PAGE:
Andy Murray doesn't do euphoria. But rarely have I seen a man more relieved than when he came off court and spoke to me about the match, the title, and what it means to be a British Grand Slam winner.
For years, Murray has been under the intense pressure of trying to break a jinx that goes back to distant 1936. That was the last time a British man triumphed at one of the major tennis tournaments.
Now we've a winner. And a man who did it with power, finesse, mental strength and physical stamina. Over five sets Murray and Djokovic battled not just each other but also gusts of wind that were playing havoc with their timing and serving.
When the Serb's final shot sailed just over the baseline, Murray told me he wasn't even sure he had won the point until the umpire called the score. When he embraced his opponent at the net, Djokovic told him: "You deserve it."
No one would question that after his performance last night. Best of all, Murray said, is that no one will ask him about Fred Perry again or accuse British players of 'choking.'
It caps a remarkable summer of British sport and Murray was quick to praise the Olympic and Paralympic athletes who have captured our imagination. He told me that he wanted kids to take up different sports in record numbers, hopefully inspired by his win.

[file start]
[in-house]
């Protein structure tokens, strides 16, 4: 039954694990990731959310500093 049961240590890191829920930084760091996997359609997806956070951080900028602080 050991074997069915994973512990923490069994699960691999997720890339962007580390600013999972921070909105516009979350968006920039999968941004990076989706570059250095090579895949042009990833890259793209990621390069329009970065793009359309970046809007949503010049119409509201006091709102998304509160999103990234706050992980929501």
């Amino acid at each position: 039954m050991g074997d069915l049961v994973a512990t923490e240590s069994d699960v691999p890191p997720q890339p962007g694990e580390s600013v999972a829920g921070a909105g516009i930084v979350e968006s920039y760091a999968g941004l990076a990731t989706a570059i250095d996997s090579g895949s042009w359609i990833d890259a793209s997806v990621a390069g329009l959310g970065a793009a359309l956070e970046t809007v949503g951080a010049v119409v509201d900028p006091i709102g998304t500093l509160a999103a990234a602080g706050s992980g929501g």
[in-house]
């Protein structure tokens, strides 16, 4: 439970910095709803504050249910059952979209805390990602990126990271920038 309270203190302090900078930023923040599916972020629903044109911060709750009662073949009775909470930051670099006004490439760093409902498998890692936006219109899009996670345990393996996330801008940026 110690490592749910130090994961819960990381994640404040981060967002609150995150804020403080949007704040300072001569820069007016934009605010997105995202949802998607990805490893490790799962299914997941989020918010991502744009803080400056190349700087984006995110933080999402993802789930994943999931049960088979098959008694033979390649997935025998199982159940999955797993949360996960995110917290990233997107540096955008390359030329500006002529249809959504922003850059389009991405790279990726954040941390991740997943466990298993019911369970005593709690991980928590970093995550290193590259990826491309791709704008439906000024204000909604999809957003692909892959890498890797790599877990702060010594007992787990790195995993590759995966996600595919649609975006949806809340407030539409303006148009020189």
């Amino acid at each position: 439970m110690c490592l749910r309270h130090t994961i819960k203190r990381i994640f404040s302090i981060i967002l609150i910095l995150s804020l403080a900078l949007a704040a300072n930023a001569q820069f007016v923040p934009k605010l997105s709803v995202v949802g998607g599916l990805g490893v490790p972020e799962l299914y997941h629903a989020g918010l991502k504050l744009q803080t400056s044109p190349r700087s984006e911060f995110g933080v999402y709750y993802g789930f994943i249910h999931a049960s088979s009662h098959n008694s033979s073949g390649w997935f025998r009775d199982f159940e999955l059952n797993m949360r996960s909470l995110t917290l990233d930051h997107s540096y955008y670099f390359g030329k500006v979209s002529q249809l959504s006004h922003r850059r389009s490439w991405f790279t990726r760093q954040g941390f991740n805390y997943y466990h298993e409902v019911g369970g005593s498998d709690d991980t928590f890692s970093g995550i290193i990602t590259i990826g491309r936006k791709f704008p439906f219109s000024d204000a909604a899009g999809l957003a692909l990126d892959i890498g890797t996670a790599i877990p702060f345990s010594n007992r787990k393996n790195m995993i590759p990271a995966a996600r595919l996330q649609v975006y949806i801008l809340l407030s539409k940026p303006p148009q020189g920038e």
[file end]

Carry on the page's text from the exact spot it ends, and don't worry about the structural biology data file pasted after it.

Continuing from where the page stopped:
In a candid moment he also spoke of the self-doubt that he had felt before the match. This was his fifth Grand Slam final and in his previous four he had won just a single set. It was clear he wasn't sure he could beat Djokovic last night. The Serb is known for extraordinary fitness and he has a stunning record on hard-courts this year.
That Murray pulled this off means he receives a huge boost in his self-confidence. I sense that he views this as just the start.
Murray told me this has been the greatest summer of his life, following his gold medal (and a silver in the doubles) and now this maiden Grand Slam.
Who can doubt that? The amazing and uplifting British sporting summer has received its exclamation mark.